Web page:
For both no-dig and container growing, keep the mulch well watered - wet enough to stick to your fingers but not sopping. If the potatoes dry out they will probably go scabby.

  • The longer potatoes grow, the bigger the tubers will be.
  • Don't grow potatoes in the same place as other solanum crops as they share many diseases - for example, don't grow potatoes to follow a tomato crop, or vice-versa.
  • You can start harvesting a few tubers as soon as they are big enough to eat - dig around under the plants and retrieve a few, and cover up the rest to keep growing.
  • Potatoes exposed to light will go green, so keep them covered up with straw and soil as they grow. Green potatoes are poisonous!
  • Potatoes accumulate cadmium and other heavy metals, so avoid fertilizers which contain these elements. Similarly, avoid using tyres as containers for growing potatoes as they can leach heavy metals.

Culinary hints - cooking and eating Potato

Peeled or unpeeled and scrubbed, potatoes can be boiled, baked, fried and roasted. - The only way they are not used is raw.

Keep in a pot of cold water after peeling, otherwise they will discolour.


Your comments and tips

14 Apr 15, gaynor (Australia - tropical climate)
When is the best time to plant potatoes on the gold coast....
13 Apr 15, jan guest (Australia - tropical climate)
question..i live in darwin have brought back seed potatoes[sebago] just want to know information on how to grow with tyres,ferterlizers to use. thank you.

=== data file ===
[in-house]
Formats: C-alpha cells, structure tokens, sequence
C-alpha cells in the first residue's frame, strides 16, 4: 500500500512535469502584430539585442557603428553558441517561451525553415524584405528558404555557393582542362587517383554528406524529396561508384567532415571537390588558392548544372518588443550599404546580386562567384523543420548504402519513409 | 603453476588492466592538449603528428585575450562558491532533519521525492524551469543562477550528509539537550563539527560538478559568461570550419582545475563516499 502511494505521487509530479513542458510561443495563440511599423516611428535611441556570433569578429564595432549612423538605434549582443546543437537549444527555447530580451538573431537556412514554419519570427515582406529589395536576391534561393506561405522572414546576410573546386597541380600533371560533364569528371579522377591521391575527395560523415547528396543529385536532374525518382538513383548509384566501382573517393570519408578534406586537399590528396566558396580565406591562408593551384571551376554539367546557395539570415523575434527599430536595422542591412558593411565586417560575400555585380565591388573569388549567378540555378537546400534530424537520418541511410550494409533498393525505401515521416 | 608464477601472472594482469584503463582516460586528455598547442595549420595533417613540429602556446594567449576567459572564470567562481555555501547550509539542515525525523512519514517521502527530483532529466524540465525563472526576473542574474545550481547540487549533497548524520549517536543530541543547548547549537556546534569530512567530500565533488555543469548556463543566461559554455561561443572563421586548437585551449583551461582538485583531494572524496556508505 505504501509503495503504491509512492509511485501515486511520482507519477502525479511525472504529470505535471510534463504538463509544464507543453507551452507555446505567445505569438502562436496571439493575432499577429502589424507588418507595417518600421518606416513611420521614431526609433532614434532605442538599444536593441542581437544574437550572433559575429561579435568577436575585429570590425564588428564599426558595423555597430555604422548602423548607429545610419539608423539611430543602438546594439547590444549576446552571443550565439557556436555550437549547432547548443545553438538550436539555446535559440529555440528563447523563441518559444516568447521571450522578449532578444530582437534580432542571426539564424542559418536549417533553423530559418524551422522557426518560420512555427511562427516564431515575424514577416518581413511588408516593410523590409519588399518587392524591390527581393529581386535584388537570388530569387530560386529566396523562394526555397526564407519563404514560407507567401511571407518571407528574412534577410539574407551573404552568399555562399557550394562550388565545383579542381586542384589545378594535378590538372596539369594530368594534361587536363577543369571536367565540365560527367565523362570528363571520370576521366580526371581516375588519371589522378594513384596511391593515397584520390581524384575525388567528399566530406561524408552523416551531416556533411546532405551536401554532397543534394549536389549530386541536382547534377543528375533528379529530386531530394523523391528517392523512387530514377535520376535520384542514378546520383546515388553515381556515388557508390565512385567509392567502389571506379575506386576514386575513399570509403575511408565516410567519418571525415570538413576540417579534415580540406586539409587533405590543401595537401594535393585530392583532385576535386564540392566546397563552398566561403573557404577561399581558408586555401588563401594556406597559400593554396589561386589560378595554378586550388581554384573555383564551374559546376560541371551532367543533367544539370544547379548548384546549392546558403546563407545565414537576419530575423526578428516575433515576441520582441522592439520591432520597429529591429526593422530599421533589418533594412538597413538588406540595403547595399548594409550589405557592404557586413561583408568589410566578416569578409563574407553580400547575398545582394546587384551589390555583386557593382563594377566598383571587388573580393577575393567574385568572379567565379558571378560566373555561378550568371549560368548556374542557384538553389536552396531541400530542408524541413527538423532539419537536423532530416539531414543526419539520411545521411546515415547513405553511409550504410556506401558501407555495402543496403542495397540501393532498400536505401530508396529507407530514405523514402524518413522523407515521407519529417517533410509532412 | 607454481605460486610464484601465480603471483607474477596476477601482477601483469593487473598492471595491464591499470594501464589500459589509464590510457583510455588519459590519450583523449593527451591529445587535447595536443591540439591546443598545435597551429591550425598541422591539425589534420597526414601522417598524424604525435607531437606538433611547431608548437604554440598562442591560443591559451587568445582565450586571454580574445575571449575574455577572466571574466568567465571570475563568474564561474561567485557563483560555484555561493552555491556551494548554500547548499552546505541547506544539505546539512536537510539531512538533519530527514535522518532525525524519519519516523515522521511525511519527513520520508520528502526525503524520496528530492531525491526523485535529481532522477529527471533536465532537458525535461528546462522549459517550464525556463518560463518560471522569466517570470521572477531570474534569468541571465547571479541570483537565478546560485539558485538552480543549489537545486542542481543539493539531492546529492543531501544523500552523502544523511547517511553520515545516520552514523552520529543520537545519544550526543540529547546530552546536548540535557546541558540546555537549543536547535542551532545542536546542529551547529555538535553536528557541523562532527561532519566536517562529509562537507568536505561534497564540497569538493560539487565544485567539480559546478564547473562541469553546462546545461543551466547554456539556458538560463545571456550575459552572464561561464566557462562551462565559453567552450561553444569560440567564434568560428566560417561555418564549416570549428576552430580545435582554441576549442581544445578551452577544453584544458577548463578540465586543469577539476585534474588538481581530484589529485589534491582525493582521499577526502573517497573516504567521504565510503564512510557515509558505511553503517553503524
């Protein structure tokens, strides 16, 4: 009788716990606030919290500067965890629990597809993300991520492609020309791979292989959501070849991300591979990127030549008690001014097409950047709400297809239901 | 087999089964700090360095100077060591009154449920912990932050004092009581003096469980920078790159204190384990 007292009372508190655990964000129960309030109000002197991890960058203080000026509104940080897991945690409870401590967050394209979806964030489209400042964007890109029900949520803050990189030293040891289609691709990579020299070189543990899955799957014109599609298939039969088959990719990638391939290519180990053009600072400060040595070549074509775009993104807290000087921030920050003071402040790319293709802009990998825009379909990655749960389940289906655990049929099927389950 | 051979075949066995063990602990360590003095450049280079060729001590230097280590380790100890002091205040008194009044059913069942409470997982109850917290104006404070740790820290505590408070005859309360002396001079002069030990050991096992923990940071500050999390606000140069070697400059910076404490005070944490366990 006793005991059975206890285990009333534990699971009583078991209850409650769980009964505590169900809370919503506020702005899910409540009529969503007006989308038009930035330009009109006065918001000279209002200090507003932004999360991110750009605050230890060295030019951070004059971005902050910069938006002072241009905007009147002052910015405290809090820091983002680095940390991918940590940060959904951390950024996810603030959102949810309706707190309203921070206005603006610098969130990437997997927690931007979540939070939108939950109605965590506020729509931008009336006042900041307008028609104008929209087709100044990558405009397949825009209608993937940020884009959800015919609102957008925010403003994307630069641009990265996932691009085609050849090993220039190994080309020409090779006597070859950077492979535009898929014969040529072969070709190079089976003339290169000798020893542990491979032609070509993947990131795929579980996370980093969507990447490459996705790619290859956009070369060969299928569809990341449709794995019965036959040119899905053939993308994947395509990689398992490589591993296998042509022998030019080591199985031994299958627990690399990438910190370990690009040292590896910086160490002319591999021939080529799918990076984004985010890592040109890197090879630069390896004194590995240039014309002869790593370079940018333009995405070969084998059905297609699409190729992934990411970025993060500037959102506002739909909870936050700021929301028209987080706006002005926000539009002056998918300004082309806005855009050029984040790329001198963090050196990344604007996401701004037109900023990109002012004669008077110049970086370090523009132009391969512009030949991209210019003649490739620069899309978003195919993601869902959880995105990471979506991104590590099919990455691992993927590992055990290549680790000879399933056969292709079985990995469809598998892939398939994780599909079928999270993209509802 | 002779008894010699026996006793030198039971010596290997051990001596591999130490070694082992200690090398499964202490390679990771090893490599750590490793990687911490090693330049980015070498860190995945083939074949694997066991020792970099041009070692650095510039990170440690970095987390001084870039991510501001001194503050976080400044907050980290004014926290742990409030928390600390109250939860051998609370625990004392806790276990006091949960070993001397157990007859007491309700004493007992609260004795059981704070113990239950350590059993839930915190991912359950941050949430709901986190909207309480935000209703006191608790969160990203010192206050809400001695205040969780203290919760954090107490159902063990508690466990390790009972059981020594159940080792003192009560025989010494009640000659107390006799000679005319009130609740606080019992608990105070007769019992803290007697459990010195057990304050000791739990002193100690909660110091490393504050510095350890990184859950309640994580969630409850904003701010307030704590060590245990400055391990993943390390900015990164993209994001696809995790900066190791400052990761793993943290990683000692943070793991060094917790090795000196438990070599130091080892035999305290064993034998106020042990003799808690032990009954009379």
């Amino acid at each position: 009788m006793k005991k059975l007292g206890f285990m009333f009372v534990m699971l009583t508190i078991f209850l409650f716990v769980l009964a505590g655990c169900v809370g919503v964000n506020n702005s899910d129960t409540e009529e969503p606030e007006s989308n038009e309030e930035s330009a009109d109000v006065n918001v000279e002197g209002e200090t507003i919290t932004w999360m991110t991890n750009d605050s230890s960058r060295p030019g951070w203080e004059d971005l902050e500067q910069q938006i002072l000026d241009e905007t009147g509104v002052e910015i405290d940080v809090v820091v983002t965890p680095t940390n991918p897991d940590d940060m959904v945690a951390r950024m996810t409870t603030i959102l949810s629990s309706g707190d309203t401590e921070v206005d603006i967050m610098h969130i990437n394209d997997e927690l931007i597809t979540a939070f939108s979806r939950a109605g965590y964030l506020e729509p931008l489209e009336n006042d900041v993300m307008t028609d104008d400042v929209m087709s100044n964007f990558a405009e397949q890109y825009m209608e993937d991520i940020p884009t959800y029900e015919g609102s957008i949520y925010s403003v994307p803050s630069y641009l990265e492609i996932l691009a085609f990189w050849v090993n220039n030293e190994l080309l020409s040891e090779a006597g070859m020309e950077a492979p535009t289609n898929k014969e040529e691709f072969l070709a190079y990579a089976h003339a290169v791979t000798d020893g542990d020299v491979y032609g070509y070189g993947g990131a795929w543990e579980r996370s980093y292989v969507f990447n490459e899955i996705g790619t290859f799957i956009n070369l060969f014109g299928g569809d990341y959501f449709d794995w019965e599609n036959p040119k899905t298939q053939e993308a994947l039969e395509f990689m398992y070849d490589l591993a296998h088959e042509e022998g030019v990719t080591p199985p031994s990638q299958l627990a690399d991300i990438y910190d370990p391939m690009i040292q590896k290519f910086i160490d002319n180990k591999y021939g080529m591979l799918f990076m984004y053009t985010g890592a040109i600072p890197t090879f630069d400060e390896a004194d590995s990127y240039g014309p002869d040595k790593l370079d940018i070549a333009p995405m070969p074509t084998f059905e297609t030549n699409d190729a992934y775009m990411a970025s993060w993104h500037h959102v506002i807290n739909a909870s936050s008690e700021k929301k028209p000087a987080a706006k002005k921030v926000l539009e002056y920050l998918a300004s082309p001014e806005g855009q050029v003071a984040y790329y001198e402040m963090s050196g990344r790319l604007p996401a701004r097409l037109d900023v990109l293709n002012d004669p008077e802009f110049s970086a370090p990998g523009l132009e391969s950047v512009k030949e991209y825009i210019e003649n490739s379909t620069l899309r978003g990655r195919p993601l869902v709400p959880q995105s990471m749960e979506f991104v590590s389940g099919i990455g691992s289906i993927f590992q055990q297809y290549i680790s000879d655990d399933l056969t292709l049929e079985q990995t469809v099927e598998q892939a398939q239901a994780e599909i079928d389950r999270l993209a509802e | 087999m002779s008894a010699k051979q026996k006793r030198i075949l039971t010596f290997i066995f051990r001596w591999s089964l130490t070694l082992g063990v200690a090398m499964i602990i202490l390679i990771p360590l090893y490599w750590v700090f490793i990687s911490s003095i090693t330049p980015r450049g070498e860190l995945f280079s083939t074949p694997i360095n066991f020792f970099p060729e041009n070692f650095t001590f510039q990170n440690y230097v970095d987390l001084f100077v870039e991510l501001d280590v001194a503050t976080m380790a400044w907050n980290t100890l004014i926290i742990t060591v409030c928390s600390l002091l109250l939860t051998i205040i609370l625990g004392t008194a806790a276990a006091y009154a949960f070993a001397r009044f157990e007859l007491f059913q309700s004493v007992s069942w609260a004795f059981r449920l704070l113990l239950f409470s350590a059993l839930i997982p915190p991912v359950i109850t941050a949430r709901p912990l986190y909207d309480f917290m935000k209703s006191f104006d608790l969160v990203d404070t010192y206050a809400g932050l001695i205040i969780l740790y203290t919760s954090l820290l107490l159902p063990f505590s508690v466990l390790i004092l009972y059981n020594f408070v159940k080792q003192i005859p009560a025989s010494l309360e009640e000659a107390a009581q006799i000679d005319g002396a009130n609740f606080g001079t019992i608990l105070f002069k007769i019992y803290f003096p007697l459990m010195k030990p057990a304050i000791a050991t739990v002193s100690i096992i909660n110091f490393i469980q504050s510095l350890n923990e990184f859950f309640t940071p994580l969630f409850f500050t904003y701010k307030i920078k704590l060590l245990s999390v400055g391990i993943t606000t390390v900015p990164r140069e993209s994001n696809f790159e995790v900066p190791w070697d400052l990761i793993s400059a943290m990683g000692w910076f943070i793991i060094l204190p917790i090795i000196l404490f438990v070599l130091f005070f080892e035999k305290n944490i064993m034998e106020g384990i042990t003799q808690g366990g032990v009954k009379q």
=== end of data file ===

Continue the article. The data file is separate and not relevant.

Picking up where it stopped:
25 Mar 15, Kate Williams (Australia - temperate climate)
What season do you grow potatoes in SA?
19 Mar 15, Emmaculate ramphela (South Africa - Semi-arid climate)
I have a pice of land where I want to plant the potatoes. So I don't know what to do as a first step to start this project.
24 Feb 15, Garth (Australia - tropical climate)
Can these seeds be kept for any length of time, if so how?.
09 Feb 15, Ann-Marie (Australia - temperate climate)
I have tried several times to grow store bought kestrel potatoes, and whilst I get a great looking plant. Never one potato, whilst other bought ones produce. I am in SA. Are the Kestrals treated to prevent growth and is there anywhere I can buy Kestral seed potatoes when the season starts Thank you and look for a reply Ann-Marie
05 Feb 15, Wendy (Australia - temperate climate)
We are just harvesting our potatoes and find that several of them feel spongy but otherwise seem okay. What would cause this and are they okay to eat ?
28 Jan 15, Diane (Australia - temperate climate)
My potato bushes are starting to turn yellow and I have noticed there are small green berry's growing where the flowers were , what are these???
16 Mar 15, Maggie (Australia - temperate climate)
Nothing just don't worry about that's what I would say. they are like little seed pods . Cheers Maggie
30 Jan 15, Tracey (Australia - temperate climate)
Hi Diane, the small green berrys are actually seed pods, if you get these on your plants it means the potatoes are very happy where you've grown them and are in ideal conditions. If you use these seeds you can get a really good crop of genetically diverse potatoes unlike those grown from seed potatoes which will only produce clones. Cheers Tracey
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This planting guide is a general reference intended for home gardeners. We recommend that you take into account your local conditions in making planting decisions. Gardenate is not a farming or commercial advisory service. For specific advice, please contact your local plant suppliers, gardening groups, or agricultural department. The information on this site is presented in good faith, but we take no responsibility as to the accuracy of the information provided.